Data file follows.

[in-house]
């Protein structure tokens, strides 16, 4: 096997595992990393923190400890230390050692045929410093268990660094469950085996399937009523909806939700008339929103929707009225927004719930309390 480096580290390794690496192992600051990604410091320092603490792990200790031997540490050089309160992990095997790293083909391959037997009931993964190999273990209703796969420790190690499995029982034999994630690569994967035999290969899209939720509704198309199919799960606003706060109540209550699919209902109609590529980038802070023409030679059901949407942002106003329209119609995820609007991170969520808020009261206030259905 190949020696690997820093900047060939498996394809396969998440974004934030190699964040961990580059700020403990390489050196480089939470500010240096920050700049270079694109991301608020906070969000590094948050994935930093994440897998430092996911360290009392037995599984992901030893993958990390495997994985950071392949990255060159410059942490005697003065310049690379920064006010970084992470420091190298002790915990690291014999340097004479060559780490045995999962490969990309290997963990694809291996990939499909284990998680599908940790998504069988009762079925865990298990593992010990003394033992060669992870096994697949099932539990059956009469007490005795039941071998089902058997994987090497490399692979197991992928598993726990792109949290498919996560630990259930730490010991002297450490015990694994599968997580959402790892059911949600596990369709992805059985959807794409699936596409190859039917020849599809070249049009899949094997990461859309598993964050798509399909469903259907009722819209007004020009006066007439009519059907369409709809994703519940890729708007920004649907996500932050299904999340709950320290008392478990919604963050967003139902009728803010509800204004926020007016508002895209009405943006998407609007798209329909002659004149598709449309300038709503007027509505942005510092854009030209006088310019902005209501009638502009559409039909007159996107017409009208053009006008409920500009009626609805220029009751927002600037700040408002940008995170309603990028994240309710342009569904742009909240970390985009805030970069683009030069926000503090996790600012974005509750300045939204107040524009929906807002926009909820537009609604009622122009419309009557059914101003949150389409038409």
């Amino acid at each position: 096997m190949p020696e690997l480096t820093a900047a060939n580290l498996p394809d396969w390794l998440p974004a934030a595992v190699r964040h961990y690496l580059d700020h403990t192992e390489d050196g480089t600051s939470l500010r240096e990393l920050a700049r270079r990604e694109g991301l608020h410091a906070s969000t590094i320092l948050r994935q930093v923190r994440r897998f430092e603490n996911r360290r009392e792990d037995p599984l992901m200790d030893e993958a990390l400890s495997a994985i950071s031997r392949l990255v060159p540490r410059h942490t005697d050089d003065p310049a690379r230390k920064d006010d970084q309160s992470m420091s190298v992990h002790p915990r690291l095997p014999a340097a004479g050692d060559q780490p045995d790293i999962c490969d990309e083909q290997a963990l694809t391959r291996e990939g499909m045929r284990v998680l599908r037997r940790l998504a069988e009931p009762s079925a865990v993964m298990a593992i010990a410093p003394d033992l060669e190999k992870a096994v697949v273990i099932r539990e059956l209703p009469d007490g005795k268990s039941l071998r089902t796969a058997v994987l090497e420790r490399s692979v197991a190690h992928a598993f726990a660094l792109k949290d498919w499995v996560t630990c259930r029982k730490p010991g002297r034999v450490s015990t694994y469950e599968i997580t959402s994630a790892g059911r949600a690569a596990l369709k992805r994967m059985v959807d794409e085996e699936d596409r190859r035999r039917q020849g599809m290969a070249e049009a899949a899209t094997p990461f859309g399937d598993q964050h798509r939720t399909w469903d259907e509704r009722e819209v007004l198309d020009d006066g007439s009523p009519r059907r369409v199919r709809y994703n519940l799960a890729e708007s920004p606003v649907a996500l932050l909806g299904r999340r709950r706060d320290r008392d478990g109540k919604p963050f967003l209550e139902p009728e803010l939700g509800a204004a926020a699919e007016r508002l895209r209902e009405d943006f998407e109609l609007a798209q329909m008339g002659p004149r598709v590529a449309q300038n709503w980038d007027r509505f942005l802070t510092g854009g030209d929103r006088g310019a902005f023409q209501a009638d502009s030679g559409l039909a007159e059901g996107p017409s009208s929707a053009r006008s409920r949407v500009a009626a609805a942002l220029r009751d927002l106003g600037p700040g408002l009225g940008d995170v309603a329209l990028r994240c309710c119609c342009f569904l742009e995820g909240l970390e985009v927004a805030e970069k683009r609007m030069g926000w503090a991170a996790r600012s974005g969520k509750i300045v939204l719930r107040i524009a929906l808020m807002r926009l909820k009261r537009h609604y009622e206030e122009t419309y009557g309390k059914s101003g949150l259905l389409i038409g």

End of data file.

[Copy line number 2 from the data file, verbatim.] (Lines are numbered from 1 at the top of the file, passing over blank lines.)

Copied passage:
């Protein structure tokens, strides 16, 4: 096997595992990393923190400890230390050692045929410093268990660094469950085996399937009523909806939700008339929103929707009225927004719930309390 480096580290390794690496192992600051990604410091320092603490792990200790031997540490050089309160992990095997790293083909391959037997009931993964190999273990209703796969420790190690499995029982034999994630690569994967035999290969899209939720509704198309199919799960606003706060109540209550699919209902109609590529980038802070023409030679059901949407942002106003329209119609995820609007991170969520808020009261206030259905 190949020696690997820093900047060939498996394809396969998440974004934030190699964040961990580059700020403990390489050196480089939470500010240096920050700049270079694109991301608020906070969000590094948050994935930093994440897998430092996911360290009392037995599984992901030893993958990390495997994985950071392949990255060159410059942490005697003065310049690379920064006010970084992470420091190298002790915990690291014999340097004479060559780490045995999962490969990309290997963990694809291996990939499909284990998680599908940790998504069988009762079925865990298990593992010990003394033992060669992870096994697949099932539990059956009469007490005795039941071998089902058997994987090497490399692979197991992928598993726990792109949290498919996560630990259930730490010991002297450490015990694994599968997580959402790892059911949600596990369709992805059985959807794409699936596409190859039917020849599809070249049009899949094997990461859309598993964050798509399909469903259907009722819209007004020009006066007439009519059907369409709809994703519940890729708007920004649907996500932050299904999340709950320290008392478990919604963050967003139902009728803010509800204004926020007016508002895209009405943006998407609007798209329909002659004149598709449309300038709503007027509505942005510092854009030209006088310019902005209501009638502009559409039909007159996107017409009208053009006008409920500009009626609805220029009751927002600037700040408002940008995170309603990028994240309710342009569904742009909240970390985009805030970069683009030069926000503090996790600012974005509750300045939204107040524009929906807002926009909820537009609604009622122009419309009557059914101003949150389409038409």